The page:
Obedience

"Come unto me, all ye that labor and are heavy laden, and I will give you rest," were the words of one who well knew how to lift the burdens of mankind. Christ Jesus saw the strenuous labor self-imposed by the belief in materiality; he saw the hearts sorely laden with sin, sorrow, and with the fear of death, and out of his great love for those about him he uttered those compassionate words: "Take my yoke upon you, and learn of me; for I am meek and lowly in heart: and ye shall find rest unto your souls." His yoke is obedience. He obeyed God in every little daily item until, step by step, his strength increased and he was enabled to pass through Gethsemane to the cross.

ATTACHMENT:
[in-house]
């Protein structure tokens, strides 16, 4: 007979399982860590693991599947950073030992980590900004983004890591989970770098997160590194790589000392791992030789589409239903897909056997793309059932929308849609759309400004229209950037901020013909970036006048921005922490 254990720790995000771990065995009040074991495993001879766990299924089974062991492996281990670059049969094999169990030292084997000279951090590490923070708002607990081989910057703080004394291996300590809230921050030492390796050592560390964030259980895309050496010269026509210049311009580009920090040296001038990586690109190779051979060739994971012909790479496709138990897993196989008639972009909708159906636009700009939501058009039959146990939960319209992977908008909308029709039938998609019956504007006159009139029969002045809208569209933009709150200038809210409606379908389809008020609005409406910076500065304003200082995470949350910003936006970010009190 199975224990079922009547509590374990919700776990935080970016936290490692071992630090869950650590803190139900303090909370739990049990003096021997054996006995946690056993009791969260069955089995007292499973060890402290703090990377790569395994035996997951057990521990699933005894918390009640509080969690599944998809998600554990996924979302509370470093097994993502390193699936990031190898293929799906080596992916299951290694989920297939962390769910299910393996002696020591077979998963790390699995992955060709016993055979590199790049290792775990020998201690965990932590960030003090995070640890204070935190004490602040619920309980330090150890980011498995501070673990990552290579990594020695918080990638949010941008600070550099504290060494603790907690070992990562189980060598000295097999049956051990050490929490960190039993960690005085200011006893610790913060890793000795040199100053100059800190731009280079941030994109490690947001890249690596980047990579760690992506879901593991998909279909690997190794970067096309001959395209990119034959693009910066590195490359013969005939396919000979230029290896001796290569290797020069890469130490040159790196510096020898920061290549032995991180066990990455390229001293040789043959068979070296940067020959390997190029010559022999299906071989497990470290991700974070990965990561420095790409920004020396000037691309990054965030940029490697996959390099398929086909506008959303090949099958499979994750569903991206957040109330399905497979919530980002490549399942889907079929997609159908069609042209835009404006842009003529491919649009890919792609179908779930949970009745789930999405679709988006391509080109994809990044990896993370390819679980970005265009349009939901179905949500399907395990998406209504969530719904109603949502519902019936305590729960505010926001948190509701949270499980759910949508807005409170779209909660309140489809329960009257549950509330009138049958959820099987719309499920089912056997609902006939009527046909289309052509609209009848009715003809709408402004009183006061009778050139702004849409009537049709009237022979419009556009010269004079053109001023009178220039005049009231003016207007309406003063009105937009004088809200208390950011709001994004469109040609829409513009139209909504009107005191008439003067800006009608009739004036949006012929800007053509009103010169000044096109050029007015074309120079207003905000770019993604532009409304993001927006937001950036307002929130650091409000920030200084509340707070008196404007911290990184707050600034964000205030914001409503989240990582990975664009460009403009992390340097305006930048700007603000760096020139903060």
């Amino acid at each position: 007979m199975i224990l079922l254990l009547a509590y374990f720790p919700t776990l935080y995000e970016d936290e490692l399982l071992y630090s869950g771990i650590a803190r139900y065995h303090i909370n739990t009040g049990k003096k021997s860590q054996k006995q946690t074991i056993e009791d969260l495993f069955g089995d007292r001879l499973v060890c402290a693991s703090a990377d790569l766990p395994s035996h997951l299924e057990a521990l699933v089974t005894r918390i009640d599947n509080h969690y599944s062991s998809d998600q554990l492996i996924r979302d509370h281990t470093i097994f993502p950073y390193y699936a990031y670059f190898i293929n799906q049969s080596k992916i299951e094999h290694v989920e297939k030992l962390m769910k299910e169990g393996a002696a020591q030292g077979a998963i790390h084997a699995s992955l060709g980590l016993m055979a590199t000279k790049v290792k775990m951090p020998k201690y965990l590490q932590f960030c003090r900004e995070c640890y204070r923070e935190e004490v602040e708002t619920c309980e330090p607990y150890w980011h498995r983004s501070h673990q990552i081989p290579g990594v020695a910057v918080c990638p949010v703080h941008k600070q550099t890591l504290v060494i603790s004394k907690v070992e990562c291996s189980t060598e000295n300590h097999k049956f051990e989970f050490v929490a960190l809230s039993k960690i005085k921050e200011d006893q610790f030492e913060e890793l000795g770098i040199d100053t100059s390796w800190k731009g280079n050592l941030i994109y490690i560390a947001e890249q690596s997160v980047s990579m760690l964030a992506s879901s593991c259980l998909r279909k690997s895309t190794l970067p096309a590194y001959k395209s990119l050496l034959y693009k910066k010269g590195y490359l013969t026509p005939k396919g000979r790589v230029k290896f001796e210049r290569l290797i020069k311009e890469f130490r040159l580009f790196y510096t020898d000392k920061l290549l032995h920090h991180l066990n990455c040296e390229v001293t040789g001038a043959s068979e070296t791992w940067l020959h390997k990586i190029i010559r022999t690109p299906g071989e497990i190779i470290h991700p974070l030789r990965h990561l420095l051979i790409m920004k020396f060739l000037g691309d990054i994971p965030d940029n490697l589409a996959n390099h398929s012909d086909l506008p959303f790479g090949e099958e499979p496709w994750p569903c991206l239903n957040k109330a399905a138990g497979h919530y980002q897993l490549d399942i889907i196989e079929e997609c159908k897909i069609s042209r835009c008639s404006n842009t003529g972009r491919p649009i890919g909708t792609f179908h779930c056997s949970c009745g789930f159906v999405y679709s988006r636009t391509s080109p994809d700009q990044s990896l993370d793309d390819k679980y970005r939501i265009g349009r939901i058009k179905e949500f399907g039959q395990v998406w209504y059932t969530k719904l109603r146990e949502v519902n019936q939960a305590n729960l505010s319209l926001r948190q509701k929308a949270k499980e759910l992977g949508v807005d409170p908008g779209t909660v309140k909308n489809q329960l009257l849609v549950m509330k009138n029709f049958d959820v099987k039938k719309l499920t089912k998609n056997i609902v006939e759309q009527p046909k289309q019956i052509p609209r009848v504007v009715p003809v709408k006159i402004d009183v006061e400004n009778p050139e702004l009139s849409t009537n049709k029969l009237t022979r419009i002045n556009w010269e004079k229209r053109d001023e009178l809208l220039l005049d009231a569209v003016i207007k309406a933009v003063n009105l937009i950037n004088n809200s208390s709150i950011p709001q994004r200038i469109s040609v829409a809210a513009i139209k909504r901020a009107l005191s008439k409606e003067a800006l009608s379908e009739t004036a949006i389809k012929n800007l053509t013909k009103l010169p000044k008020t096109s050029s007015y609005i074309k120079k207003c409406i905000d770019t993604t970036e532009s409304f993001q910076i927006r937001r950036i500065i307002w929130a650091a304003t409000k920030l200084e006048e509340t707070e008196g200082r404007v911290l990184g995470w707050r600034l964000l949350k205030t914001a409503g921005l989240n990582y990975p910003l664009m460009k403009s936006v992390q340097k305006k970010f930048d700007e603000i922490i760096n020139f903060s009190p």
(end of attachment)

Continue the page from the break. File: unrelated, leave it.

Obedience pointed the way to the resurrection morn, and to spiritual ascension of thought above mortal vision. By scaling the rugged peaks of temptation, poverty, fear, desolateness, persecution, and every other error, Jesus reached the heights where he stood superior to any emergency or seeming trouble pertaining to human experience. From these heights fell his gentle words of comfort and strength, his marvelous works, and his loving invitations to every one to follow him out of the valley of materiality up to an understanding of God, our Father. But even he whom Mrs. Eddy calls "the most scientific man that ever trod the globe" (Science and Health, p. 313), must have felt something of the human shrinking from material torture. Here is a needed lesson for each one of us,—that we should not fall into discouragement and self-condemnation if we cannot at once accept cheerfully the cup which he drank to the dregs, and we must not forget that full obedience means that we are to rejoice always.

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Happiness
July 3, 1915
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